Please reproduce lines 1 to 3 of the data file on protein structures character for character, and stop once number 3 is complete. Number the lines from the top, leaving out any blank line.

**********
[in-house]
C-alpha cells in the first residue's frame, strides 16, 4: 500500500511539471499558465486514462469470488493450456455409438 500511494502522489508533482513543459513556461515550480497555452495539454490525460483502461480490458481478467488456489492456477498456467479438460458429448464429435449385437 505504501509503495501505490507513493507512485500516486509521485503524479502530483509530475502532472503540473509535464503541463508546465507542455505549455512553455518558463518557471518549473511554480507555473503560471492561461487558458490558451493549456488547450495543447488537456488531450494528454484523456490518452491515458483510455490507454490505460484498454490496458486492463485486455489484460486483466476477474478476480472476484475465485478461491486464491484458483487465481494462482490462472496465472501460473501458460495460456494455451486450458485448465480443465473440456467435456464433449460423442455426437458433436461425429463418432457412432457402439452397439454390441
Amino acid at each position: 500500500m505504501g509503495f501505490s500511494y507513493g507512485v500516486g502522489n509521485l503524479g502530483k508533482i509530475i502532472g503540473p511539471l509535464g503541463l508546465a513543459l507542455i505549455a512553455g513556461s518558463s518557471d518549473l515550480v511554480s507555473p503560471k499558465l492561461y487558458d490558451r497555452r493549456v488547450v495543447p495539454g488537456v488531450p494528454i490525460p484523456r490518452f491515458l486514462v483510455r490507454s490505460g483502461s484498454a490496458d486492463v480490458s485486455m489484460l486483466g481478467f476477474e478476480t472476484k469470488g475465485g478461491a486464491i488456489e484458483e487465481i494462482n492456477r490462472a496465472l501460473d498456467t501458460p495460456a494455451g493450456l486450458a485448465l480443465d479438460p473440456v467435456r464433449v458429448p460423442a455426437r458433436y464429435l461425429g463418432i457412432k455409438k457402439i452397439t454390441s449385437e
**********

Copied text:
[in-house]
C-alpha cells in the first residue's frame, strides 16, 4: 500500500511539471499558465486514462469470488493450456455409438 500511494502522489508533482513543459513556461515550480497555452495539454490525460483502461480490458481478467488456489492456477498456467479438460458429448464429435449385437 505504501509503495501505490507513493507512485500516486509521485503524479502530483509530475502532472503540473509535464503541463508546465507542455505549455512553455518558463518557471518549473511554480507555473503560471492561461487558458490558451493549456488547450495543447488537456488531450494528454484523456490518452491515458483510455490507454490505460484498454490496458486492463485486455489484460486483466476477474478476480472476484475465485478461491486464491484458483487465481494462482490462472496465472501460473501458460495460456494455451486450458485448465480443465473440456467435456464433449460423442455426437458433436461425429463418432457412432457402439452397439454390441
Amino acid at each position: 500500500m505504501g509503495f501505490s500511494y507513493g507512485v500516486g502522489n509521485l503524479g502530483k508533482i509530475i502532472g503540473p511539471l509535464g503541463l508546465a513543459l507542455i505549455a512553455g513556461s518558463s518557471d518549473l515550480v511554480s507555473p503560471k499558465l492561461y487558458d490558451r497555452r493549456v488547450v495543447p495539454g488537456v488531450p494528454i490525460p484523456r490518452f491515458l486514462v483510455r490507454s490505460g483502461s484498454a490496458d486492463v480490458s485486455m489484460l486483466g481478467f476477474e478476480t472476484k469470488g475465485g478461491a486464491i488456489e484458483e487465481i494462482n492456477r490462472a496465472l501460473d498456467t501458460p495460456a494455451g493450456l486450458a485448465l480443465d479438460p473440456v467435456r464433449v458429448p460423442a455426437r458433436y464429435l461425429g463418432i457412432k455409438k457402439i452397439t454390441s449385437e